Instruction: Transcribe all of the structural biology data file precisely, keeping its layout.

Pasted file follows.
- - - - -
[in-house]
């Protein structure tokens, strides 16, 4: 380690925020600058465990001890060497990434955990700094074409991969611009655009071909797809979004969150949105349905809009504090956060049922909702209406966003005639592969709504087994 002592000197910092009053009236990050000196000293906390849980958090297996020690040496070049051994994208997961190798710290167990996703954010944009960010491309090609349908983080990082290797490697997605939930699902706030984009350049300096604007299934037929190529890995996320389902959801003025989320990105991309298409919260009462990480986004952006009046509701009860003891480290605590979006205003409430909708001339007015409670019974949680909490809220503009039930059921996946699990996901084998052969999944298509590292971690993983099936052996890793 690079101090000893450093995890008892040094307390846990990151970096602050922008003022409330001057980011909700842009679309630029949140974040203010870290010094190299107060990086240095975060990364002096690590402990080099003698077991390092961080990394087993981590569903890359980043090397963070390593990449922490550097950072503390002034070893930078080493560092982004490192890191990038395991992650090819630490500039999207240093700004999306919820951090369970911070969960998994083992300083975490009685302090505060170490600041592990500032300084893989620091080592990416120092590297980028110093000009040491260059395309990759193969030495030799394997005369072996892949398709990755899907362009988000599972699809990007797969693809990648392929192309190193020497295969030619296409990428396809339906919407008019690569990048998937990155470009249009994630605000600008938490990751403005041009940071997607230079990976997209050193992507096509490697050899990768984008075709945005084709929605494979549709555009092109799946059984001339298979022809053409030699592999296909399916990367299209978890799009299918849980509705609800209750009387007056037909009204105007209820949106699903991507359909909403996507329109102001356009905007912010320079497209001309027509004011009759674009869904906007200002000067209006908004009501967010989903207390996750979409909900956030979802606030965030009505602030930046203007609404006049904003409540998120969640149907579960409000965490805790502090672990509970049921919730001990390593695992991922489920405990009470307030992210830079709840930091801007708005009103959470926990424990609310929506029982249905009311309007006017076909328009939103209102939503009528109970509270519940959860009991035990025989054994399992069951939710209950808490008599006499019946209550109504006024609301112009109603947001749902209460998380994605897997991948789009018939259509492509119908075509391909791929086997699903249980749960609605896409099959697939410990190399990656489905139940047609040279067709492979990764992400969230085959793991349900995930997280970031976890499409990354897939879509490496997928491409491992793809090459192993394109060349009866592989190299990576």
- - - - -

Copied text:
[in-house]
């Protein structure tokens, strides 16, 4: 380690925020600058465990001890060497990434955990700094074409991969611009655009071909797809979004969150949105349905809009504090956060049922909702209406966003005639592969709504087994 002592000197910092009053009236990050000196000293906390849980958090297996020690040496070049051994994208997961190798710290167990996703954010944009960010491309090609349908983080990082290797490697997605939930699902706030984009350049300096604007299934037929190529890995996320389902959801003025989320990105991309298409919260009462990480986004952006009046509701009860003891480290605590979006205003409430909708001339007015409670019974949680909490809220503009039930059921996946699990996901084998052969999944298509590292971690993983099936052996890793 690079101090000893450093995890008892040094307390846990990151970096602050922008003022409330001057980011909700842009679309630029949140974040203010870290010094190299107060990086240095975060990364002096690590402990080099003698077991390092961080990394087993981590569903890359980043090397963070390593990449922490550097950072503390002034070893930078080493560092982004490192890191990038395991992650090819630490500039999207240093700004999306919820951090369970911070969960998994083992300083975490009685302090505060170490600041592990500032300084893989620091080592990416120092590297980028110093000009040491260059395309990759193969030495030799394997005369072996892949398709990755899907362009988000599972699809990007797969693809990648392929192309190193020497295969030619296409990428396809339906919407008019690569990048998937990155470009249009994630605000600008938490990751403005041009940071997607230079990976997209050193992507096509490697050899990768984008075709945005084709929605494979549709555009092109799946059984001339298979022809053409030699592999296909399916990367299209978890799009299918849980509705609800209750009387007056037909009204105007209820949106699903991507359909909403996507329109102001356009905007912010320079497209001309027509004011009759674009869904906007200002000067209006908004009501967010989903207390996750979409909900956030979802606030965030009505602030930046203007609404006049904003409540998120969640149907579960409000965490805790502090672990509970049921919730001990390593695992991922489920405990009470307030992210830079709840930091801007708005009103959470926990424990609310929506029982249905009311309007006017076909328009939103209102939503009528109970509270519940959860009991035990025989054994399992069951939710209950808490008599006499019946209550109504006024609301112009109603947001749902209460998380994605897997991948789009018939259509492509119908075509391909791929086997699903249980749960609605896409099959697939410990190399990656489905139940047609040279067709492979990764992400969230085959793991349900995930997280970031976890499409990354897939879509490496997928491409491992793809090459192993394109060349009866592989190299990576």